Note: Over the next few days, I’m going to post the updates Kelly sent to family and friends during Leadville. I’m sure I’ll get to my own race thoughts at some point, but for now I think she covered everything really well. This first post is a bit of a prologue, as on Thursday Kelly climbed Hope Pass solo so she could get a preview of the perhaps the most challenging part of the course…
Good evening everyone!
We have had a couple full days since I last wrote from Twin Lakes, CO. Sean got his race packet yesterday and had his medical check in downtown Leadville. (He will be weighed and checked at certain checkpoints during the race, too.)
Overview of the race:
The race goes 50 miles from Leadville to Winfield (passing through Twin Lakes), then directly retraces the course back to Leadville for a total of 100 miles. The total elevation gain is approximately 18,000′. Sean can have a pacer (runner/encourager) from Winfield to Leadville, i.e. after the first 50. Race start = 4:00 AM Saturday, Race cut-off = 10:00 AM Sunday. (30 hour cut-off!) There are approximately 1,000 competitors from 40+ states and several countries around the world. I’m not sure how many have officially checked in. The average finishing rate is in the 50% range – so this is indeed a character building event! Being that this is a former mining town, the motto around here for this race is “dig deep – don’t quit!” We are hoping that Sean finishes, stays healthy, and enjoys it the whole way!
Sean’s crew members (and pacers) consist of Gordon (“Gordo” – who Sean met online via ultra-runners), Paul (Sean’s Dad), and myself. He also has a coach, Tim (“Lucho”) who has a total of 7 runners trained for this event. And then he has the additional team cheerleaders of Riley and Reece. 🙂
A few updates:
Today (Friday), we attended a pre-race meeting in the morning. It was rather unique and even emotional – quite a special tradition going on each year in Leadville. We saw the array of highly coveted finisher belt buckles of various sizes for the <30 hour finishers, <25 hours, and then for multiple Leadville finishers who have completed X number of Leadville 100s for 1,000 miles, 2,000 miles, etc. This year, the race founder handed the leadership baton over to his son. It was also very informative with a doctor speaking (with a touch of humor) about important health considerations for an event like this. I learned a few things!
After this meeting, Gordo and I attended the crew info session to get the latest updates on checkpoints and parking rules. Then after lunch in the mining town, with the help of our good friend Ben (who has paced for 5 years and is racing the full 100 this year), we all drove out to a few of the checkpoints so we were acquainted with the exact location of some of these places.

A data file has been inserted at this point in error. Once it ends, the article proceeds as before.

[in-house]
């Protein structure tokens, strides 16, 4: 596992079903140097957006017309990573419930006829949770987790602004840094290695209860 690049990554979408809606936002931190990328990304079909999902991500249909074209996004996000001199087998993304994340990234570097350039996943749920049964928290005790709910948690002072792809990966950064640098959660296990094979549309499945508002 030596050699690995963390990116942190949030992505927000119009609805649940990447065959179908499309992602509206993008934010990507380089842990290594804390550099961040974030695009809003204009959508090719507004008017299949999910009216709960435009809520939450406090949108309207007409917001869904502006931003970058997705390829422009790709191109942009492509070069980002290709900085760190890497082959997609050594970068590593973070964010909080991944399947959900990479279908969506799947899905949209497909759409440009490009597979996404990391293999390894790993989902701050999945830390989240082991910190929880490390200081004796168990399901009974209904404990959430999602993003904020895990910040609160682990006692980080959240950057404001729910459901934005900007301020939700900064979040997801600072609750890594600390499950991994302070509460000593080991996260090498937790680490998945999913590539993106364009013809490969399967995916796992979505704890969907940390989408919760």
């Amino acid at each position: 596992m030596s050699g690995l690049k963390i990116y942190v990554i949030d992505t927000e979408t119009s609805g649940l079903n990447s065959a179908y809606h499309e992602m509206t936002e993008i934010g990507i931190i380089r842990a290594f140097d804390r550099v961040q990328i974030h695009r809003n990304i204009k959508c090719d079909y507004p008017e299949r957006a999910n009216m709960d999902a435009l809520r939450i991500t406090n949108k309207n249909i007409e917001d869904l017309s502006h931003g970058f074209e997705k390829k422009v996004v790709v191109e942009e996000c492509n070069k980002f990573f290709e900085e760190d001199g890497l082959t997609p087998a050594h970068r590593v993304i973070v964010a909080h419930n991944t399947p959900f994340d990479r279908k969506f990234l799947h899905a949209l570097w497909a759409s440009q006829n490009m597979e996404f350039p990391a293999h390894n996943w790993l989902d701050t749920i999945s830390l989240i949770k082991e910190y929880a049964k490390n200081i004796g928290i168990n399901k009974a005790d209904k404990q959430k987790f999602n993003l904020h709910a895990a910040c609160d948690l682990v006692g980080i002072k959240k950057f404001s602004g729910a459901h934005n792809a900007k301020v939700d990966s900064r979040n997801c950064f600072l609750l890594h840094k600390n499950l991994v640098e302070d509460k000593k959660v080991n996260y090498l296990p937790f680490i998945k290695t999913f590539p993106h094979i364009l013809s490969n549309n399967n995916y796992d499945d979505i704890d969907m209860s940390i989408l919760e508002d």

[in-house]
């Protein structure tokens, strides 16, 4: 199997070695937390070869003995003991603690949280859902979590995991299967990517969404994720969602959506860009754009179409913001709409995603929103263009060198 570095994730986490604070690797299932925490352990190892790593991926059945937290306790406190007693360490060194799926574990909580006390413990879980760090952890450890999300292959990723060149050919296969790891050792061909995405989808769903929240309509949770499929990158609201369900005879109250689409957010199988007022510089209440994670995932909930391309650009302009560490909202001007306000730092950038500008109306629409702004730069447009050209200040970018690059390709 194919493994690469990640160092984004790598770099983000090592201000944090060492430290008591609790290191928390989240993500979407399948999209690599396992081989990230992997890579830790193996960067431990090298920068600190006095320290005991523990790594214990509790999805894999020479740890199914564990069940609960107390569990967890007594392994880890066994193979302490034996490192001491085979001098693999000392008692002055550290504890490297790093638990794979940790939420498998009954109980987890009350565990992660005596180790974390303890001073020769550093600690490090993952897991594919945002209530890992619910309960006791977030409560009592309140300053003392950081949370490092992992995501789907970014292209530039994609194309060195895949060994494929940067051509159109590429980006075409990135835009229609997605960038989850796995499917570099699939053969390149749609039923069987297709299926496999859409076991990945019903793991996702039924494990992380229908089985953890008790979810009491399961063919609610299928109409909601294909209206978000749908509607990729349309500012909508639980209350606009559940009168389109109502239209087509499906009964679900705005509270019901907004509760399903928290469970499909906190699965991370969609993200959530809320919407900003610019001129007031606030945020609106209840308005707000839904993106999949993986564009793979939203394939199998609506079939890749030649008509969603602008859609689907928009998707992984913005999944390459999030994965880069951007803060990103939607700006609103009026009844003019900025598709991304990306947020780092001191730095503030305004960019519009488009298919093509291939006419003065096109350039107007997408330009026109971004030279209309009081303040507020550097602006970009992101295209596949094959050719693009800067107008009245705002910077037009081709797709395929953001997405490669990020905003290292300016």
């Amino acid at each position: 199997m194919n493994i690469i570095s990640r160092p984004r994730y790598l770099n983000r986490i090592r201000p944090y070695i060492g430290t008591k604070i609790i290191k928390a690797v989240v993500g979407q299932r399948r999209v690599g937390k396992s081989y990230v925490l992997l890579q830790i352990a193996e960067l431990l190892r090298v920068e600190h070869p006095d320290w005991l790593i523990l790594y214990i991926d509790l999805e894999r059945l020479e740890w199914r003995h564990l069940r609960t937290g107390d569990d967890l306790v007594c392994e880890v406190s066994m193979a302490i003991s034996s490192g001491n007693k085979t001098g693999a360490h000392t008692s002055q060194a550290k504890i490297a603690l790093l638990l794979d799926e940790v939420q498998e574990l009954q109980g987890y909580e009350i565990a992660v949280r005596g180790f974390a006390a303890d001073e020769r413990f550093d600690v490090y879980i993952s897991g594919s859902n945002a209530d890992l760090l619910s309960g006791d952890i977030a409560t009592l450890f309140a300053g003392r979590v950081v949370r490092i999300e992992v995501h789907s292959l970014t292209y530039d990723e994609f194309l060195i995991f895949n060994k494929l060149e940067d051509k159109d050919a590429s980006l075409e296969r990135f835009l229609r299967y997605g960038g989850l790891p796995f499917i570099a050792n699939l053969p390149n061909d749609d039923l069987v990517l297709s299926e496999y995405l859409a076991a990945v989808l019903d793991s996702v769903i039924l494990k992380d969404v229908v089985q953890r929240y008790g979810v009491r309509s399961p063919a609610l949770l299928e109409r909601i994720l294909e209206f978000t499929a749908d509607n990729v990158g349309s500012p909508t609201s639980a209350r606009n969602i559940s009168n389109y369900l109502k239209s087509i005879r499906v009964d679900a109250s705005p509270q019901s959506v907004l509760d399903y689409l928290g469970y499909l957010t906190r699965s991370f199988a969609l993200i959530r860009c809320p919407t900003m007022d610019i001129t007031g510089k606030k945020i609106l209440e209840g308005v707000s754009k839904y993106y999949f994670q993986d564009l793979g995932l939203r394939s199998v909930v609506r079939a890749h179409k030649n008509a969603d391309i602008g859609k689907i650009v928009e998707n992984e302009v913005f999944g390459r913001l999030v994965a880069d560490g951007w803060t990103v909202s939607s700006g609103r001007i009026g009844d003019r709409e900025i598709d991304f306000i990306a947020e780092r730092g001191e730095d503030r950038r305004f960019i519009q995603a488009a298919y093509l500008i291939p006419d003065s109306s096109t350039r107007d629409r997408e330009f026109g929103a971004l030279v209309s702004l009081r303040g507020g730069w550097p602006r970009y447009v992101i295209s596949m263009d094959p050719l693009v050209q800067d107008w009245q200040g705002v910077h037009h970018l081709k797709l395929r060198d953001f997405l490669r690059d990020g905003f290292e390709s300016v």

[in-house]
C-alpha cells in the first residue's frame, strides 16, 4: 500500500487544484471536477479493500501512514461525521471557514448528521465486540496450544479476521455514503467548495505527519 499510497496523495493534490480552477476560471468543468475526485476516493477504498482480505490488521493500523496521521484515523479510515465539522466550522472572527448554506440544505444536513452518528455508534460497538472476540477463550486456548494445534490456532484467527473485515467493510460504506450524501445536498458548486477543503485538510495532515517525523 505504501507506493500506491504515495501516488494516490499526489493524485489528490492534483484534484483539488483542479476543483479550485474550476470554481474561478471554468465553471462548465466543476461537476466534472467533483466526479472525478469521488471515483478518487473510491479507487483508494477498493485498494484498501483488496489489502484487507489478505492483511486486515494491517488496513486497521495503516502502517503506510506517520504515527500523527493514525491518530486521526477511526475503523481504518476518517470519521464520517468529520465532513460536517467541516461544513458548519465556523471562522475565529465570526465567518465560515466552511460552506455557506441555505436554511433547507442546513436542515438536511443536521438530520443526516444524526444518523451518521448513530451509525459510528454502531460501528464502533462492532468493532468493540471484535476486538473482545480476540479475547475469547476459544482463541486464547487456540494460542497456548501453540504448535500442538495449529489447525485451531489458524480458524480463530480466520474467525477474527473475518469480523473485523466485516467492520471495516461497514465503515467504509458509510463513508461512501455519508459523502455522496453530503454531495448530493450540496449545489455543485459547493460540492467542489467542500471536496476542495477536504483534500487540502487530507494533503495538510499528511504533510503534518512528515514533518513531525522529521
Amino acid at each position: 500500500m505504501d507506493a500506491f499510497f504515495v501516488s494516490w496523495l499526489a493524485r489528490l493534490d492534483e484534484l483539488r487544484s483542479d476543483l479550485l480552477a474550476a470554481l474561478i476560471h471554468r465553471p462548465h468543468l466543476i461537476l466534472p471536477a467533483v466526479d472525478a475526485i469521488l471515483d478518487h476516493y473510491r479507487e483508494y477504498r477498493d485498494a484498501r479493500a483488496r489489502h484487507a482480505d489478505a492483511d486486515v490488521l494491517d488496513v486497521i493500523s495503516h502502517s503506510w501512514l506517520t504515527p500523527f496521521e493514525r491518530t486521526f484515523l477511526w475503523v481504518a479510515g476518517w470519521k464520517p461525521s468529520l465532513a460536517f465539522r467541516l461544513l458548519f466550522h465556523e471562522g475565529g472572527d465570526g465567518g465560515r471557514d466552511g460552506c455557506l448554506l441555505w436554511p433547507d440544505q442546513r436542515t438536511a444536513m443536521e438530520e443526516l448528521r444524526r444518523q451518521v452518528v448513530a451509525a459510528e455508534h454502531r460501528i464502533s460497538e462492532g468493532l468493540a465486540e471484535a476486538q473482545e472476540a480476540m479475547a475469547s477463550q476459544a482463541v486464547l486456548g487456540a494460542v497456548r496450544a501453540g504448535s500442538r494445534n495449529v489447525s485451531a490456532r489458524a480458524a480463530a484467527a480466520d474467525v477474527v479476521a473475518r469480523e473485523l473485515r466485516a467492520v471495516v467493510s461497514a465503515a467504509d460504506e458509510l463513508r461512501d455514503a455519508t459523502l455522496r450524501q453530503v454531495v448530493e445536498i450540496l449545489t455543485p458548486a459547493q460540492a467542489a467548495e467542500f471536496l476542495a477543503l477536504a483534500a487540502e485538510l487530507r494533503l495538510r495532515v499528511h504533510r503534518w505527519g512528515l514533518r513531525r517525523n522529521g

Our plan, thus far:
We will get Sean to the race start around 3:30 AM. We will then have crew members at each checkpoint ahead of Sean’s arrival – ready and waiting with food, hydration, sunscreen, etc. from start to finish. This will require some juggling of 3 cars, going back and forth from our house with and without the kids (so they rest, eat, etc.), and lots of estimating, waiting, and probably some worrying too! At Winfield, estimating 3:00 PM Saturday, Gordon will begin pacing the hardest section of the “inbound” with Sean (for approx. 11 miles) and then he’ll cover another stretch in the 10 mile range sometime early Sunday morning. Paul, Sean’s Dad, is aiming to take a 6-7 mile road stretch in the wee hours of Sunday morning. And I’m scheduled to take 7 miles with him to the finish from Turquoise Lake up to the start/finish in downtown Leadville. Riley and Reece will hopefully get to jump in the last mile to help with a strong finish!
And just for fun:
As I bring this to a close, I wanted to share a few sneak peak photos of the course that Sean will cover. Yesterday (Thursday), I got the nerve to do my first solo hike and into high altitude – to the top of Hope Pass. Hope Pass is the highest peak that Sean will cross twice – once outbound and then again inbound. It is the last hurrah before he’ll hit the 50-mile turnaround in Winfield (about 5 miles down from Hope Pass) and the big a-ha as he crosses back up and over to see this inspirational view as he heads back toward Leadville.
This was a 10-mile hike for me, round trip with 3,300′ elevation gain. The photos of me were done with a self-timer! The standing shot is along the trail, a few hundred feet below Hope Pass. And then the crouched shot is at the top. Between the significant climb and the altitude (above treeline), this peak earns some respect! I have a couple shots of the rugged trail so you can see how steep it gets! I averaged 2 miles per hour going up (granted, some photos and a few breathers were taken along the way) and then 3+ miles on the way down (I ran what I could). It is a lovely hike – Aspen, meadows with wildflowers, a stream with waterfalls, fragrant evergreens, and cool, but thin mountain air (it’s actually very chilly at the top – my hands were very cold!).
The trail (a “pass” between 2 mountains, both Hope and Quail are in the 13,000′ peak range) sits at 12,600′ above sea level with a view of the 3 lakes (our rental house is near the Twin Lakes). The lake/pond that is in closest view behind me is where they will have a race aid station (crew members not permitted). Sean will pass by the trail marker and ribbons at the top of Hope Pass (pictured, too – facing toward Winfield). Also pictured, I had the pleasure of bumping into 3 of the llama teams coming up the trail yesterday. They were hauling supplies, including 700 gallons of water for the racers. The herd of 34 llamas will stay there for a couple of days, eating off the land and drinking from the pond. Then they’ll haul everything back down the mountain after the race!
I’ll be in touch more soon… on race day!